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Let them eat cakewalk


Reflect for a moment on the one hundred and thirty-seven United States troops who died in Iraq during the second April of America’s occupation. Their faces are available for your review on the front page of last weekend’s USA Today. They are part of the largest one-month American GI body count since the beginning of the war. And the U.S. death toll is mounting at a rapid pace into May.


At this rate, the number of American dead should hit one thousand at some point this spring or summer. The president, who orders mostly working-class youth to an early grave – the April victims’ median age was 23 – in an illegal, immoral, and deceptively sold war, has been unavailable for the growing number of GI funerals. He’s been too busy, among other things, with fundraisers, feeding the overstuffed coffers of the largest campaign finance war-chest in the record of modern plutocracy.


Imagine yourself as “Abdul M,” an Iraqi whose entire family, including a daughter and a wife, was killed when American “defense” planners blew-up 18 civilians in a house they thought sheltered Saddam Hussein in Al Mansur. “I dug them out,” Abdul told “Frontline” last year, “with my own bare hands. I carried them out with my own bare hands. I buried them with my own bare hands.”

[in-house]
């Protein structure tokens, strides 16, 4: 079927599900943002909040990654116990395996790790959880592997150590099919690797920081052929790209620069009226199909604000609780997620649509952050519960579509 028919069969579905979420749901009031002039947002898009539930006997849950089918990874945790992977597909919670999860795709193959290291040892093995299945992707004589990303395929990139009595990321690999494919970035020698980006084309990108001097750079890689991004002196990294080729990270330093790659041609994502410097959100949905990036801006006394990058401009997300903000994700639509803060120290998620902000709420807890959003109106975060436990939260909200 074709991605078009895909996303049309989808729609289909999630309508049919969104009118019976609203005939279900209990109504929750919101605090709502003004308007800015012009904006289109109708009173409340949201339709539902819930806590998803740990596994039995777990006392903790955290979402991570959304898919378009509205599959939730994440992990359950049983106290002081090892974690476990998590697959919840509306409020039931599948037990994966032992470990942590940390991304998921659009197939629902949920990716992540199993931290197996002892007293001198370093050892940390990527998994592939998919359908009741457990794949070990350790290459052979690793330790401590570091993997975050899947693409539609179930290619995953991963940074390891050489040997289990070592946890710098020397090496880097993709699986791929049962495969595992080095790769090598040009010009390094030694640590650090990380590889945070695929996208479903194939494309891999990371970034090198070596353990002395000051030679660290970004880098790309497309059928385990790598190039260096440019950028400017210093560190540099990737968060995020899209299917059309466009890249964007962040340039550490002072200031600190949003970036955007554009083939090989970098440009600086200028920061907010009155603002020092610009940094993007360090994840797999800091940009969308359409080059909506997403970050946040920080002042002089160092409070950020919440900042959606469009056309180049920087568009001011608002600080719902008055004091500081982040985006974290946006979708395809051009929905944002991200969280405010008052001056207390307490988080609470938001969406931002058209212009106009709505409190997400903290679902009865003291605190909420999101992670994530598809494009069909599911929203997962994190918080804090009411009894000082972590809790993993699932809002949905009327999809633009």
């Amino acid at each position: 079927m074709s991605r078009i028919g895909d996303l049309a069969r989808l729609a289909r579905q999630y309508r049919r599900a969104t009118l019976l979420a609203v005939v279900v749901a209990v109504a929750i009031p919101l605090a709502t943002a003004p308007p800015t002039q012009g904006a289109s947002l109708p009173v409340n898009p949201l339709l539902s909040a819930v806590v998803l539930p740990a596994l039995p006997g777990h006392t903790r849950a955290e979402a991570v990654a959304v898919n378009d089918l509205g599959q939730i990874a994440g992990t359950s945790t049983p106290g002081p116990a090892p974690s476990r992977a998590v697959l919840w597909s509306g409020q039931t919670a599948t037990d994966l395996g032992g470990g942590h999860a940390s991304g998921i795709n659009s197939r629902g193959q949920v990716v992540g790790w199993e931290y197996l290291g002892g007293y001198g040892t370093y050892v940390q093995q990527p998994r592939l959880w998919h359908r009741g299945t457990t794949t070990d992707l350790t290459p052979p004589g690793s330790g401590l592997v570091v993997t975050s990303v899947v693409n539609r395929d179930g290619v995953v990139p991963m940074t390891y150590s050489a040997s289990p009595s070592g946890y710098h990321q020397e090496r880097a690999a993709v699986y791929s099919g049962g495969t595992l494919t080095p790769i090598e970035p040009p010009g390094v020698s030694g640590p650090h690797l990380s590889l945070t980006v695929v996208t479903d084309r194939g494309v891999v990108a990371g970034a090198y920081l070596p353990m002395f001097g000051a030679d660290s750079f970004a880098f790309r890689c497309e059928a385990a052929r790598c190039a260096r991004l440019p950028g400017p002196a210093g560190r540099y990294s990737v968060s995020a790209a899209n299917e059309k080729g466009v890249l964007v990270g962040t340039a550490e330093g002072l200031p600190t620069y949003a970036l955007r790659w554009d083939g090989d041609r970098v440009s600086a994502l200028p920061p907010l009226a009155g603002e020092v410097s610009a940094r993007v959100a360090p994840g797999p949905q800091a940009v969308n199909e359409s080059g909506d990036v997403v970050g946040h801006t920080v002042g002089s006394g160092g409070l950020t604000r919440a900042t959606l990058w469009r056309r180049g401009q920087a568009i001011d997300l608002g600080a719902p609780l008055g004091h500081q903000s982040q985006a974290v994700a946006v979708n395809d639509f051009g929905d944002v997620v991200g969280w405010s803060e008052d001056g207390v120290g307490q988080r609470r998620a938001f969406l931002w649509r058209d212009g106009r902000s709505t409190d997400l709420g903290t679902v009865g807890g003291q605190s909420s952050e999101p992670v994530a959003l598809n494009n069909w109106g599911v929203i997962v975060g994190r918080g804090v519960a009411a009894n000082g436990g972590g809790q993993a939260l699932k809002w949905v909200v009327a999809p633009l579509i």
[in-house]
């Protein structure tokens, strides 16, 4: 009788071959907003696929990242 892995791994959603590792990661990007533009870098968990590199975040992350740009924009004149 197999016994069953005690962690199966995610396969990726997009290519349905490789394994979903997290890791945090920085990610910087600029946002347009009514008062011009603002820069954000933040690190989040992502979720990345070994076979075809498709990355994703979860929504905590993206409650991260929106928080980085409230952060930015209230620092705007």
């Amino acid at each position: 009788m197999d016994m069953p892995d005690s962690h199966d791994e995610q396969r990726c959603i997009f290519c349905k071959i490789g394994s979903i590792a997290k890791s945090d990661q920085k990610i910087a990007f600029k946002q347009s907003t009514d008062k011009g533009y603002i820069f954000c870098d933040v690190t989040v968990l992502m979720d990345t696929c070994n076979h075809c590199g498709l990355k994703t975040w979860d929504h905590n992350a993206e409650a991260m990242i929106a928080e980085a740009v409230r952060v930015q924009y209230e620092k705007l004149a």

There are many stories like Abdul’s in “liberated” Iraq. Abdul’s deceased loved ones are two among many thousands of Iraqis who have been killed in the process of being “liberated” by the United States of America. The exact number of those victims is unclear – the occupation authorities see no need to count Iraqi dead – but estimates range well into the many tens of thousands. This is before the depleted uranium used by the benevolent American military takes its full, long, and terrible toll.